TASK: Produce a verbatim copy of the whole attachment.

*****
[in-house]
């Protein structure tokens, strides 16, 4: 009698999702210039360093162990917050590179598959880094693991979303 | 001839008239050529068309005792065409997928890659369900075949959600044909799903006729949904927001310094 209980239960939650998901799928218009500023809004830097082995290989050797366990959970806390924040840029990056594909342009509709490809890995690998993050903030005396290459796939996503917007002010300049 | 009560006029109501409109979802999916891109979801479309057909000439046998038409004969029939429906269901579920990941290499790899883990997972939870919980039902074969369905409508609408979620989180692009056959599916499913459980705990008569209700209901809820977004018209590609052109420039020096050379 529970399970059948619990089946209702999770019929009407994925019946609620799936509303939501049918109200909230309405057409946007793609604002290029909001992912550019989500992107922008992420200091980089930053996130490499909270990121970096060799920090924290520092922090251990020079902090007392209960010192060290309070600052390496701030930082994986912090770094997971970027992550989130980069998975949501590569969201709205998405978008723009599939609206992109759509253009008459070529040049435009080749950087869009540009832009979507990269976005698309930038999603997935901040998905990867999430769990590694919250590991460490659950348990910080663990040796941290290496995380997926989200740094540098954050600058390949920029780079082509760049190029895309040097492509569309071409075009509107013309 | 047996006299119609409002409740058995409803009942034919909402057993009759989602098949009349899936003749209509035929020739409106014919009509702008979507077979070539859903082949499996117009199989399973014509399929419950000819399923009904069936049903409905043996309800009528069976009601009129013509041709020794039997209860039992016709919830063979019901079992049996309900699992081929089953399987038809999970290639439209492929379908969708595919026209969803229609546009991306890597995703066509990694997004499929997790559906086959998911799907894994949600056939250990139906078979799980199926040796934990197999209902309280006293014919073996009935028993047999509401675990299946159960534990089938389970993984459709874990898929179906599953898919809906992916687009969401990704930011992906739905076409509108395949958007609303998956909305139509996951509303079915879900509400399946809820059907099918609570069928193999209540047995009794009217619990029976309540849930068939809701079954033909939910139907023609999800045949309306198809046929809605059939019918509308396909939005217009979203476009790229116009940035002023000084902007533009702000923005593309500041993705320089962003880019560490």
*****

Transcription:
[in-house]
């Protein structure tokens, strides 16, 4: 009698999702210039360093162990917050590179598959880094693991979303 | 001839008239050529068309005792065409997928890659369900075949959600044909799903006729949904927001310094 209980239960939650998901799928218009500023809004830097082995290989050797366990959970806390924040840029990056594909342009509709490809890995690998993050903030005396290459796939996503917007002010300049 | 009560006029109501409109979802999916891109979801479309057909000439046998038409004969029939429906269901579920990941290499790899883990997972939870919980039902074969369905409508609408979620989180692009056959599916499913459980705990008569209700209901809820977004018209590609052109420039020096050379 529970399970059948619990089946209702999770019929009407994925019946609620799936509303939501049918109200909230309405057409946007793609604002290029909001992912550019989500992107922008992420200091980089930053996130490499909270990121970096060799920090924290520092922090251990020079902090007392209960010192060290309070600052390496701030930082994986912090770094997971970027992550989130980069998975949501590569969201709205998405978008723009599939609206992109759509253009008459070529040049435009080749950087869009540009832009979507990269976005698309930038999603997935901040998905990867999430769990590694919250590991460490659950348990910080663990040796941290290496995380997926989200740094540098954050600058390949920029780079082509760049190029895309040097492509569309071409075009509107013309 | 047996006299119609409002409740058995409803009942034919909402057993009759989602098949009349899936003749209509035929020739409106014919009509702008979507077979070539859903082949499996117009199989399973014509399929419950000819399923009904069936049903409905043996309800009528069976009601009129013509041709020794039997209860039992016709919830063979019901079992049996309900699992081929089953399987038809999970290639439209492929379908969708595919026209969803229609546009991306890597995703066509990694997004499929997790559906086959998911799907894994949600056939250990139906078979799980199926040796934990197999209902309280006293014919073996009935028993047999509401675990299946159960534990089938389970993984459709874990898929179906599953898919809906992916687009969401990704930011992906739905076409509108395949958007609303998956909305139509996951509303079915879900509400399946809820059907099918609570069928193999209540047995009794009217619990029976309540849930068939809701079954033909939910139907023609999800045949309306198809046929809605059939019918509308396909939005217009979203476009790229116009940035002023000084902007533009702000923005593309500041993705320089962003880019560490």